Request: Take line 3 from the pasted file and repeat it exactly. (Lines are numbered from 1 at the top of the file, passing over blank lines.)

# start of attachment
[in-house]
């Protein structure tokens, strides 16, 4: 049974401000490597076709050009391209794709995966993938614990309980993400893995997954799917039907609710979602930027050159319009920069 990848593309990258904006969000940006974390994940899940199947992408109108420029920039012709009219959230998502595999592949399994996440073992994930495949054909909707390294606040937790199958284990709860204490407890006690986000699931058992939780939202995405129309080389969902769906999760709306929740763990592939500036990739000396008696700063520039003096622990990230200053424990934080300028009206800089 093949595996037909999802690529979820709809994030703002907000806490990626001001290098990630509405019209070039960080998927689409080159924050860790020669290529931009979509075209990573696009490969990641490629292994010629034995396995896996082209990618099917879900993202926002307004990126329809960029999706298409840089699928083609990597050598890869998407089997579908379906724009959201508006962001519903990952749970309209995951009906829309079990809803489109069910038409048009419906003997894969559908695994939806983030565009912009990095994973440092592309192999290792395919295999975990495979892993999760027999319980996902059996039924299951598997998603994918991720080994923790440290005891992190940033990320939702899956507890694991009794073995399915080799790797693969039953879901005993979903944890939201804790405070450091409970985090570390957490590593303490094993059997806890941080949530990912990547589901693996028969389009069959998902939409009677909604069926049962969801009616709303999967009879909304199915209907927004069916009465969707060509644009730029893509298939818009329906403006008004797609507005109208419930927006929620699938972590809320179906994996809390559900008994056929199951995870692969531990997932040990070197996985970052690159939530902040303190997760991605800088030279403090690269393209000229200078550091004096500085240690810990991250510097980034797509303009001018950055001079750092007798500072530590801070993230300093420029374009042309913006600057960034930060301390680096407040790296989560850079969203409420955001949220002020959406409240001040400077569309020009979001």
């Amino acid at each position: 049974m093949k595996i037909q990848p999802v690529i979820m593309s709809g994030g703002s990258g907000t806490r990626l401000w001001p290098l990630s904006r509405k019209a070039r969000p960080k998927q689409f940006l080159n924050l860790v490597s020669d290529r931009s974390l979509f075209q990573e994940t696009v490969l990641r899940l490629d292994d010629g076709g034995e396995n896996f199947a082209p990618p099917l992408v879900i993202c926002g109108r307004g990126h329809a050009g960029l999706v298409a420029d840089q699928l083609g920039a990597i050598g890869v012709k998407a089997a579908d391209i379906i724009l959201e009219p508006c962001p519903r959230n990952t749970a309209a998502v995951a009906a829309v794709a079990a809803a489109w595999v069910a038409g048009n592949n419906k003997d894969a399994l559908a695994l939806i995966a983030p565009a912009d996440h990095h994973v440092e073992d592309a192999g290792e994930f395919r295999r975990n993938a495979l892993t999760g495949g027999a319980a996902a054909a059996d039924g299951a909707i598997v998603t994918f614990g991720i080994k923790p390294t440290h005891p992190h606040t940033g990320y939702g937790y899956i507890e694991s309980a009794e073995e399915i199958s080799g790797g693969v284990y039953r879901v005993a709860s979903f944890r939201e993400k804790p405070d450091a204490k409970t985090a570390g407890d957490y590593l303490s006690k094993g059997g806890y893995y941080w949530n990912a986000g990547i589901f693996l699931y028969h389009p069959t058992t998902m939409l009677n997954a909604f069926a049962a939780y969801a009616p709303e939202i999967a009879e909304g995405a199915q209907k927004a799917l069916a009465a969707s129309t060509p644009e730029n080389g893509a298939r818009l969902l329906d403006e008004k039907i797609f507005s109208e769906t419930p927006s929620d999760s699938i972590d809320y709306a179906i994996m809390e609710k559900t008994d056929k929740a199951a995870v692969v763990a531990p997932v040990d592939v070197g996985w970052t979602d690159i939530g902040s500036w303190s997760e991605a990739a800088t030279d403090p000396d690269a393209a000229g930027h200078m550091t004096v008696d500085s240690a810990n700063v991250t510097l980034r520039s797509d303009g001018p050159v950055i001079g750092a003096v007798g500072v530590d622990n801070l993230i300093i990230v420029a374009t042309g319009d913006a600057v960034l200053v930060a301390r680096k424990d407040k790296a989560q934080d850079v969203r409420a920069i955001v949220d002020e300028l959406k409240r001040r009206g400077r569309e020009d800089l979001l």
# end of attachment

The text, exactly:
């Amino acid at each position: 049974m093949k595996i037909q990848p999802v690529i979820m593309s709809g994030g703002s990258g907000t806490r990626l401000w001001p290098l990630s904006r509405k019209a070039r969000p960080k998927q689409f940006l080159n924050l860790v490597s020669d290529r931009s974390l979509f075209q990573e994940t696009v490969l990641r899940l490629d292994d010629g076709g034995e396995n896996f199947a082209p990618p099917l992408v879900i993202c926002g109108r307004g990126h329809a050009g960029l999706v298409a420029d840089q699928l083609g920039a990597i050598g890869v012709k998407a089997a579908d391209i379906i724009l959201e009219p508006c962001p519903r959230n990952t749970a309209a998502v995951a009906a829309v794709a079990a809803a489109w595999v069910a038409g048009n592949n419906k003997d894969a399994l559908a695994l939806i995966a983030p565009a912009d996440h990095h994973v440092e073992d592309a192999g290792e994930f395919r295999r975990n993938a495979l892993t999760g495949g027999a319980a996902a054909a059996d039924g299951a909707i598997v998603t994918f614990g991720i080994k923790p390294t440290h005891p992190h606040t940033g990320y939702g937790y899956i507890e694991s309980a009794e073995e399915i199958s080799g790797g693969v284990y039953r879901v005993a709860s979903f944890r939201e993400k804790p405070d450091a204490k409970t985090a570390g407890d957490y590593l303490s006690k094993g059997g806890y893995y941080w949530n990912a986000g990547i589901f693996l699931y028969h389009p069959t058992t998902m939409l009677n997954a909604f069926a049962a939780y969801a009616p709303e939202i999967a009879e909304g995405a199915q209907k927004a799917l069916a009465a969707s129309t060509p644009e730029n080389g893509a298939r818009l969902l329906d403006e008004k039907i797609f507005s109208e769906t419930p927006s929620d999760s699938i972590d809320y709306a179906i994996m809390e609710k559900t008994d056929k929740a199951a995870v692969v763990a531990p997932v040990d592939v070197g996985w970052t979602d690159i939530g902040s500036w303190s997760e991605a990739a800088t030279d403090p000396d690269a393209a000229g930027h200078m550091t004096v008696d500085s240690a810990n700063v991250t510097l980034r520039s797509d303009g001018p050159v950055i001079g750092a003096v007798g500072v530590d622990n801070l993230i300093i990230v420029a374009t042309g319009d913006a600057v960034l200053v930060a301390r680096k424990d407040k790296a989560q934080d850079v969203r409420a920069i955001v949220d002020e300028l959406k409240r001040r009206g400077r569309e020009d800089l979001l």